Israel Indicts Uber for Allegedly Offering Illegal Rides

  • Uber says night service operates according to regulations
  • Ministry agents posed as passengers to uncover service

How Uber's Controversial CEO Built an Empire

Israel’s Transport Ministry issued an indictment in a Tel Aviv court against Uber Technologies Inc., saying it allegedly picked up passengers for a fee without a government license, according to a ministry statement.

Undercover agents posed as passengers over several months, the ministry said in a statement Tuesday. 

Uber launched its service in Israel in August 2014, where it is attempting to lure users away from local rival Gett Inc. However its UberX ride-sharing service has remained illegal in the country, where drivers are banned from charging for rides in private cars.

Instead, Uber has been offering an UberNight service in Tel Aviv, which is offered between 7 p.m. and 2 a.m., where passengers pay private car drivers a ‘reimbursement’ for expenses, such as fuel.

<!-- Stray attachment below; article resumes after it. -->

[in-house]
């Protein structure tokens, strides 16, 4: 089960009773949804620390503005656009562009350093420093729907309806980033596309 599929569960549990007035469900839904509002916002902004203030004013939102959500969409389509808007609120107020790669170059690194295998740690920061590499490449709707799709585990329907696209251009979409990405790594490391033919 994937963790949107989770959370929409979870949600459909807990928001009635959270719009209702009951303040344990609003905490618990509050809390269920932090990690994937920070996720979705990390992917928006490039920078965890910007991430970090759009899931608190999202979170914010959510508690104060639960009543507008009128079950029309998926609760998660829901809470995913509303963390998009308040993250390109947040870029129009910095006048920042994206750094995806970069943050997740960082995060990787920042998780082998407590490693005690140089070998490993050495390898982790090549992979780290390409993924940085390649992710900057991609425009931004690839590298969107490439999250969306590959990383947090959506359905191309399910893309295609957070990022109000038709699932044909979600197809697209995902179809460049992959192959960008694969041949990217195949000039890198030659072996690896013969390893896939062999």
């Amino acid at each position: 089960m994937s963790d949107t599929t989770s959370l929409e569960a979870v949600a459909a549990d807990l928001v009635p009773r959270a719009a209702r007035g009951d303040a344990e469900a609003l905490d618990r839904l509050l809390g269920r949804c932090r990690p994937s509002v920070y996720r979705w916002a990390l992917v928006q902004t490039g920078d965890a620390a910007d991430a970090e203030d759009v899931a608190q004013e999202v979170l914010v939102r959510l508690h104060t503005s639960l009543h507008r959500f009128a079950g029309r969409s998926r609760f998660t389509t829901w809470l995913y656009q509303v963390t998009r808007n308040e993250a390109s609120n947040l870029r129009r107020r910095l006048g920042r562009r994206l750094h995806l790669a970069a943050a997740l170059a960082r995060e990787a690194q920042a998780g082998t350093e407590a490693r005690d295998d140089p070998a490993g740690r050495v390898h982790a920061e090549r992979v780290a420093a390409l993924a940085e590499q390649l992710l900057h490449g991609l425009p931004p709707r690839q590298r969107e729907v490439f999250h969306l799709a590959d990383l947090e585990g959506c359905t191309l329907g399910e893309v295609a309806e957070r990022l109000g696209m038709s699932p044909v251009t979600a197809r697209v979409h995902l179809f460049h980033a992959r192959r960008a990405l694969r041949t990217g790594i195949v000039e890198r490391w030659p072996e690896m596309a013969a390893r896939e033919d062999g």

An Uber spokeswoman said by phone that the company developed the UberNight service specifically for Israel and in accordance with local regulations. “Uber will continue to act to reduce the cost of transportation in Israel,” the company said.

The announcement adds to a list of problems for Uber in Europe. In March it closed its ride-hailing service in Denmark ahead of regulation changes it said would make its app unworkable for consumers.

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